Resistance Training in Kung Fu Forms Makes for More Speed and Power

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Resistance training is an interesting concept that has been around for a long time, and especially in the martial arts. There are good sides to it, and bad. In this article I’m going to take this concept apart for better understanding.

The earliest example of resistance training I have seen was in the comic book ads. Charles Atlas, or one of those fellows, claimed that in 15 minutes a day you could build bulging muscles. The bulging muscles, of course, were necessary when you went to beat up that lout who kicked sand in your face and stole your girlfriend.

I remember a couple of the muscle building exercises from those long ago courses. One was to place your hands palm to palm and push one palm across the body, and then reverse the resistance and push the other way. Do it right and you could end up with a sweat, and even improvement on your muscular situation.

The only problem with this approach was more in the advertising than in the resistance exercises themselves. Muscles aren’t necessary to good self defense. In fact, in the extreme an improperly built or trained muscle can actual impede progress and function.

The second and more martial example of resistance training came from a kung fu form I learned. In the form the wrists were placed against one another on the centerline, and tension was built. When the tension reached a peak, you released the pressure and the punch shot out.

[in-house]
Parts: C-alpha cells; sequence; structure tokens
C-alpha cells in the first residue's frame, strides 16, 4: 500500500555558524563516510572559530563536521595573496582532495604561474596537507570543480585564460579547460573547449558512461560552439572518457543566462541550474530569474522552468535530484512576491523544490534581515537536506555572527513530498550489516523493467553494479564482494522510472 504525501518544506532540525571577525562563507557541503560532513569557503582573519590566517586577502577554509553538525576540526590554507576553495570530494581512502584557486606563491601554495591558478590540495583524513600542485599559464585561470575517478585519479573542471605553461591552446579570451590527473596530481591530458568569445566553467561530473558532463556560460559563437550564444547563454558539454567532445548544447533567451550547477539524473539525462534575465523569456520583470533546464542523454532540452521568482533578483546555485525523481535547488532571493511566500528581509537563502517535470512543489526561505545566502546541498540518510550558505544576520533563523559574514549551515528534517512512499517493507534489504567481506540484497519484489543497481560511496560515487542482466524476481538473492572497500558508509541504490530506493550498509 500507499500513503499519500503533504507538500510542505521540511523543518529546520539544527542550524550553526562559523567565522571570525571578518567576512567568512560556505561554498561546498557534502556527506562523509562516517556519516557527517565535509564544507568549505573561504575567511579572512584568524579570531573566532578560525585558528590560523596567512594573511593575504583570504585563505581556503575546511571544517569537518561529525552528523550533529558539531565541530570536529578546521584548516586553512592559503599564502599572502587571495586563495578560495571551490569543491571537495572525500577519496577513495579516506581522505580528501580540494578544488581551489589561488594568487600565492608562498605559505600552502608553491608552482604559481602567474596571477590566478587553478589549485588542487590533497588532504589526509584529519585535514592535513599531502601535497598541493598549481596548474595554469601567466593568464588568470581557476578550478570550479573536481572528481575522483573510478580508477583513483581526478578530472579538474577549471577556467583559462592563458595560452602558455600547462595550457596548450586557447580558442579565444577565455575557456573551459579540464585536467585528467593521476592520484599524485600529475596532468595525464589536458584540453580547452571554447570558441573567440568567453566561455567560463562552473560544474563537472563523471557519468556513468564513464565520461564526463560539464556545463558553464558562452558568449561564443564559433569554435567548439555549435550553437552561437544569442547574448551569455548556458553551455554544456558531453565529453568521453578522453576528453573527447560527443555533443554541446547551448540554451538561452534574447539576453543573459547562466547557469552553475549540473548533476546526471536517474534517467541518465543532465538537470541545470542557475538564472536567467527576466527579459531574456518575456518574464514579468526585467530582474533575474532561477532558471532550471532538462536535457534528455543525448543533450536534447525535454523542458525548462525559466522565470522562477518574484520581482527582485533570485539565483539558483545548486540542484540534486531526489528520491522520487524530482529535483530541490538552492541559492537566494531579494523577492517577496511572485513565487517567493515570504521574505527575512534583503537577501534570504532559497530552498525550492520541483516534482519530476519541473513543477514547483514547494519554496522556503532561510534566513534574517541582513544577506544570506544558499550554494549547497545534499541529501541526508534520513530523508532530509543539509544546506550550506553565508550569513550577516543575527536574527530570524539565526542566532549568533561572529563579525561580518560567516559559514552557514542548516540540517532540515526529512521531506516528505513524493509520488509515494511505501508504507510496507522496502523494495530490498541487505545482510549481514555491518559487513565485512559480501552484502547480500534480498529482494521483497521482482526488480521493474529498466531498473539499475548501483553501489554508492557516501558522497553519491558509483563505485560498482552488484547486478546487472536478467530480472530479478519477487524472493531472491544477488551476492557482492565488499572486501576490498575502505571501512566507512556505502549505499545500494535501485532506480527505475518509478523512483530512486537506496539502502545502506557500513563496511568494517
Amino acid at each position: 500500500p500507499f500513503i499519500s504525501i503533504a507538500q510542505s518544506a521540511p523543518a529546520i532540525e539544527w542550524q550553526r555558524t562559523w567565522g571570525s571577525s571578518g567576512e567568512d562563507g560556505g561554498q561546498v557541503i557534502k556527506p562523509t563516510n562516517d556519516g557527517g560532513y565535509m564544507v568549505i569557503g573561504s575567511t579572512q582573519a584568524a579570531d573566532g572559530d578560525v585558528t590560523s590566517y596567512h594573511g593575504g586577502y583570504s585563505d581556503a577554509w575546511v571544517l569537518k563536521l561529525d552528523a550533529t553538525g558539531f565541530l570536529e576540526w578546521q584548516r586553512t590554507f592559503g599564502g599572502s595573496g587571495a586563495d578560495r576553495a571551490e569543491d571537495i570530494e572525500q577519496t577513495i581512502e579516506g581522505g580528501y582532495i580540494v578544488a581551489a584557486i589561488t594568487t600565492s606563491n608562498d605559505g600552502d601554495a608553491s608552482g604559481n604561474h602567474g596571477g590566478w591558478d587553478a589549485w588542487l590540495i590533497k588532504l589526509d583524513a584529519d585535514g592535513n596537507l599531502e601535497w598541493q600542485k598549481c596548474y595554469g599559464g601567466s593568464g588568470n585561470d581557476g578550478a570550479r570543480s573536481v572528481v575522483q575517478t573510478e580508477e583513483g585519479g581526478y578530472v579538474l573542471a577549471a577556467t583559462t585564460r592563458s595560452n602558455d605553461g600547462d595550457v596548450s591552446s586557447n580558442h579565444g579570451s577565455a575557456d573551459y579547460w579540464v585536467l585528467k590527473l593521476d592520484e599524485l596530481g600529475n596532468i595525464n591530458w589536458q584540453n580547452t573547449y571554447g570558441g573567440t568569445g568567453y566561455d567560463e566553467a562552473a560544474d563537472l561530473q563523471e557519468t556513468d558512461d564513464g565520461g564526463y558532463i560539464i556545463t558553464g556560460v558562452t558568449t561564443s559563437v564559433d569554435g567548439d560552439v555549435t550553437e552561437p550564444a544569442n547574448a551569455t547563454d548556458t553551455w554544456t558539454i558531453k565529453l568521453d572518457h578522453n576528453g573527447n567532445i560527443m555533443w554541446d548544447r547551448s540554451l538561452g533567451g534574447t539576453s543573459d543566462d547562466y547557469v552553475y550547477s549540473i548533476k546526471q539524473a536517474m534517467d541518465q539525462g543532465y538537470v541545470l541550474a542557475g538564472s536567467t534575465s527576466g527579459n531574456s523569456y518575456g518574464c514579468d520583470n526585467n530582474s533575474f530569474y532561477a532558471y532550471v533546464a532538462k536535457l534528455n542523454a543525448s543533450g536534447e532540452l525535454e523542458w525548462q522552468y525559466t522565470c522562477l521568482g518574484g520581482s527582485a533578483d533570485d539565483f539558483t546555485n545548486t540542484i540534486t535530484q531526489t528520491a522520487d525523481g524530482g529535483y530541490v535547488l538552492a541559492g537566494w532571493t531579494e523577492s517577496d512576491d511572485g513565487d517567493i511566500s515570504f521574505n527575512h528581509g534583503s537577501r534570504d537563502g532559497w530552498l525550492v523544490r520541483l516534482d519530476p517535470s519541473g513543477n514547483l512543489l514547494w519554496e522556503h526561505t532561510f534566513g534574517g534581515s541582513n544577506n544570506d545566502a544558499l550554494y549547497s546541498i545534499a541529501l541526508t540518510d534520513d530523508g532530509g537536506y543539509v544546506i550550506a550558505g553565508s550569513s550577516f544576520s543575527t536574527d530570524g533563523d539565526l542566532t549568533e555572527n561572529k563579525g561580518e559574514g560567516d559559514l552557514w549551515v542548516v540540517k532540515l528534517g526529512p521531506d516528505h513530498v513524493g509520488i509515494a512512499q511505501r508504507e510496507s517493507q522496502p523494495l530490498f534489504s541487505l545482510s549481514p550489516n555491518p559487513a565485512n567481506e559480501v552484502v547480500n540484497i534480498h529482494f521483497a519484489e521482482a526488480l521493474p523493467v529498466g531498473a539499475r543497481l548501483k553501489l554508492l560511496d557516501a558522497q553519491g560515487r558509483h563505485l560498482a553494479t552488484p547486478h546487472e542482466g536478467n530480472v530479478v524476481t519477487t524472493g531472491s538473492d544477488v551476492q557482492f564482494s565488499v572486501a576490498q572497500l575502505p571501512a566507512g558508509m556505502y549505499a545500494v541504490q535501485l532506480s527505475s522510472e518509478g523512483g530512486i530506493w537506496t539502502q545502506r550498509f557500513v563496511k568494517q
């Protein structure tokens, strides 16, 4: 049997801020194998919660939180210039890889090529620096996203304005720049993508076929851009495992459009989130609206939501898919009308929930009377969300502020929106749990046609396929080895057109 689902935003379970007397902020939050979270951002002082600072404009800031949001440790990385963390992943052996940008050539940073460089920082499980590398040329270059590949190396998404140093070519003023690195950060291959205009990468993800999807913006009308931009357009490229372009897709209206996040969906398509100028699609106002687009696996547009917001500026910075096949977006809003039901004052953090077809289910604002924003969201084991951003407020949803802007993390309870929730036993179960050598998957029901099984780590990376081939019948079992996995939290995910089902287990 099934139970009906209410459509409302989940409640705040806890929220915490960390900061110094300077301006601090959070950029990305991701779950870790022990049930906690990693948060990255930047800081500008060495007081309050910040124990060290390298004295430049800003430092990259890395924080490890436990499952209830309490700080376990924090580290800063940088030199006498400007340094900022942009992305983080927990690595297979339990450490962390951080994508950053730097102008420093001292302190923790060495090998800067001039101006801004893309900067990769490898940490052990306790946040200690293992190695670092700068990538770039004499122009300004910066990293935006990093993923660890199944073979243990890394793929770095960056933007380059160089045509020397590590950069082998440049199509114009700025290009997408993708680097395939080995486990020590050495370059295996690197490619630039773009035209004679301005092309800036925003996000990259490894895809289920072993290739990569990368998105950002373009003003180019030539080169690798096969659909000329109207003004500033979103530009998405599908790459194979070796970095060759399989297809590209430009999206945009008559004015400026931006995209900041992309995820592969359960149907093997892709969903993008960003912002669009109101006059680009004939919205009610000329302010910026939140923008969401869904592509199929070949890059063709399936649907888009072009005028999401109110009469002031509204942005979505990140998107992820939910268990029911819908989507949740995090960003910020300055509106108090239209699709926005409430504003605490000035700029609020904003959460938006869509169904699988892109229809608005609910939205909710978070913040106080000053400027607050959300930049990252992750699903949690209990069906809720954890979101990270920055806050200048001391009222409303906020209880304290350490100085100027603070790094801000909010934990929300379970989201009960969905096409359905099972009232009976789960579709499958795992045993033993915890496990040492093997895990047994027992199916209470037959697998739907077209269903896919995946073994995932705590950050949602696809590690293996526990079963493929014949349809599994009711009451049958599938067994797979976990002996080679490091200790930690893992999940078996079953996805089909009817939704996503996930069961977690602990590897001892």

This exercise was dynamite, and increased speed and power GREATLY. I used to practice this form a lot, and even developed a few other techniques in which I could use this type of resistance training. In the end, I rubbed all the hairs off my wrists, and my punches got so they could go through anybody’s block.

Let me say one last thing on this subject of building big muscles for the martial arts. Big muscles are fine, but I prefer dense muscles. I prefer muscles that are thick, quick, unassuming, and can do the job ALL day long.

I want my punching muscles to be more like a marathoners legs, than Charles Atlas’s guns…I want muscles that don’t wear out, yet shoot the juice like Clint Eastwood’s big .45.

The martial arts are not about the image of big muscles, they are about how fast you can move. They are not about how good you look, they are about how efficiently you function. So, whether you do resistance training in your kung fu forms is up to you, just make sure that you are improving the speed and power of your punches, and not just trying to look good.

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